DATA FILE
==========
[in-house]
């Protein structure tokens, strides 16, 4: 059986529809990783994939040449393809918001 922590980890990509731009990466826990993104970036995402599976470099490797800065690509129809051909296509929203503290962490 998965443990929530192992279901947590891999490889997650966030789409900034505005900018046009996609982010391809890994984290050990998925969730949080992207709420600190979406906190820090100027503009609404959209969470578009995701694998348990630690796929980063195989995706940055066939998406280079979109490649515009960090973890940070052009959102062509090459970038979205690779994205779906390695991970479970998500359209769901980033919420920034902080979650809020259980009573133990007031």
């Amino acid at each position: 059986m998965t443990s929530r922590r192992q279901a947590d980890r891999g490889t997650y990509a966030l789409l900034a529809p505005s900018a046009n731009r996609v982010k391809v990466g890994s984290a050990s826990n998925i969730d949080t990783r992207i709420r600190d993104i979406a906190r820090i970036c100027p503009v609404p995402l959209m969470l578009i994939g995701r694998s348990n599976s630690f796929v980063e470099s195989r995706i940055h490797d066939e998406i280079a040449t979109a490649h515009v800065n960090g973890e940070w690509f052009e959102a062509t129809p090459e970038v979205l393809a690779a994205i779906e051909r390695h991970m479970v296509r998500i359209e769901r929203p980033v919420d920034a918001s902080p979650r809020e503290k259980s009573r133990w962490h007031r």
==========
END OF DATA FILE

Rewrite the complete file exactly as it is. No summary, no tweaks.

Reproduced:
[in-house]
């Protein structure tokens, strides 16, 4: 059986529809990783994939040449393809918001 922590980890990509731009990466826990993104970036995402599976470099490797800065690509129809051909296509929203503290962490 998965443990929530192992279901947590891999490889997650966030789409900034505005900018046009996609982010391809890994984290050990998925969730949080992207709420600190979406906190820090100027503009609404959209969470578009995701694998348990630690796929980063195989995706940055066939998406280079979109490649515009960090973890940070052009959102062509090459970038979205690779994205779906390695991970479970998500359209769901980033919420920034902080979650809020259980009573133990007031």
């Amino acid at each position: 059986m998965t443990s929530r922590r192992q279901a947590d980890r891999g490889t997650y990509a966030l789409l900034a529809p505005s900018a046009n731009r996609v982010k391809v990466g890994s984290a050990s826990n998925i969730d949080t990783r992207i709420r600190d993104i979406a906190r820090i970036c100027p503009v609404p995402l959209m969470l578009i994939g995701r694998s348990n599976s630690f796929v980063e470099s195989r995706i940055h490797d066939e998406i280079a040449t979109a490649h515009v800065n960090g973890e940070w690509f052009e959102a062509t129809p090459e970038v979205l393809a690779a994205i779906e051909r390695h991970m479970v296509r998500i359209e769901r929203p980033v919420d920034a918001s902080p979650r809020e503290k259980s009573r133990w962490h007031r």